The application that introduced myself and many others to geo-location apps is bowing out of the game. At the Brightkite Blog the team has announced that they will be removing the check-in, posting, and stream functionality to be vanishing from the site. Brightkite will be reorienting itself as a free text messaging service.
I can’t say I blame them for the move. They have long ago been overshadowed by Foursquare and Gowalla in the location-sharing space, and they are switching things up to become relevant again. I’m not sure that text messaging is going to work, though. Personally, I’ve been using Google Voice for all of my text messaging for quite a while now. Facebook is on the verge of releasing a newly focused messaging system, and already enjoys a healthy install base on mobile phones.
I hope the best for the Brightkite team. I just don’t think text messaging is going to get them there.
I’m constantly talking to my friends about the advantages of using RSS to get your information on the web. I was thinking about writing up a blog post outlining the services and steps to take advantage of RSS, but not 5 minutes after having that thought, I came across a lifehack.org article (in my Google Reader) that does just that.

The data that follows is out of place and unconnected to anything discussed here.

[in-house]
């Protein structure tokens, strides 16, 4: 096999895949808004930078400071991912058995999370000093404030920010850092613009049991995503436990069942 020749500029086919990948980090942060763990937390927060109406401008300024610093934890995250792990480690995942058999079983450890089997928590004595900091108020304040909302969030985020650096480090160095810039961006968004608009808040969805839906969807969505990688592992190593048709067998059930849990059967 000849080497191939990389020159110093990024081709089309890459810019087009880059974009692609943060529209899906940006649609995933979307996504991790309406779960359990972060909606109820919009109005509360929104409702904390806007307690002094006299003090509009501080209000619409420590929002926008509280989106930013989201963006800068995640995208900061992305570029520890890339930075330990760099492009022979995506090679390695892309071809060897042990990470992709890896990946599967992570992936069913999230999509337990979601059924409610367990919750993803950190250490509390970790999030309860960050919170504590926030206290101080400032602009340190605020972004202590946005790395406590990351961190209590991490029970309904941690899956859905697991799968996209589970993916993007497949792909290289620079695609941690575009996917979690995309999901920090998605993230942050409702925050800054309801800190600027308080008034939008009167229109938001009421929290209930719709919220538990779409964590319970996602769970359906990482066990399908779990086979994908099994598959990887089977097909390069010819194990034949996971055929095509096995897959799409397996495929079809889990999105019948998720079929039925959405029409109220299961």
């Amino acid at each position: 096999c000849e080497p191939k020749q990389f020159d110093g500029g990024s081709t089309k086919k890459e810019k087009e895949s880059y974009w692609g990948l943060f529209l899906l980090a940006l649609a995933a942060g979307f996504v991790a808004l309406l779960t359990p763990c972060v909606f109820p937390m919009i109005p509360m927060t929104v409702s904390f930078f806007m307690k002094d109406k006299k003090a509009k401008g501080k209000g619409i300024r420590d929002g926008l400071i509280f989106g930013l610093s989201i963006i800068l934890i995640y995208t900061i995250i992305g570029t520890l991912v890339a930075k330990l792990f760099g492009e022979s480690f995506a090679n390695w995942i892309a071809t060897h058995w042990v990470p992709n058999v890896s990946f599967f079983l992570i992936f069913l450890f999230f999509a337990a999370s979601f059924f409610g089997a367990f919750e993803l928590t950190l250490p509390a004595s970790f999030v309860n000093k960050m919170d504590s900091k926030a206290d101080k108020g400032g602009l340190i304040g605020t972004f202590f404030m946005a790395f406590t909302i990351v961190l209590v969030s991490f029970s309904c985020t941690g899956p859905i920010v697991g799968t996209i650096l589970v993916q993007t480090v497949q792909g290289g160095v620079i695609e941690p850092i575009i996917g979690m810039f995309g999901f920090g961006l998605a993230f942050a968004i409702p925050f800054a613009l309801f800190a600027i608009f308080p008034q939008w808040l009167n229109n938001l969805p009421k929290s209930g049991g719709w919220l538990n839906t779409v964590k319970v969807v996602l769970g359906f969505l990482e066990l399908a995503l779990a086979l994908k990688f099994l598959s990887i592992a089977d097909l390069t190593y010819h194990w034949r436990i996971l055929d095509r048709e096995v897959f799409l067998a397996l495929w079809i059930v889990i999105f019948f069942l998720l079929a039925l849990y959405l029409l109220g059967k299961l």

One of the core technologies behind the Web 2.0 â€œrevolutionâ€ is RSS (Really Simple Syndication). Most websites that are updated with any sort of regularity have feeds of at least their headlines, and usually of full articles. Some sites also have secondary feeds listing their comments, videos, links, and other updates as well.
Because RSS is so common these days, keeping up with the rush of information that shapes our lives has become pretty easy (â€really simpleâ€, even). Instead of jumping from one site to another, you can keep track of all the content of the sites you visit regularly in one central place.
Link: How to Get Started With Google Reader at Lifehack.org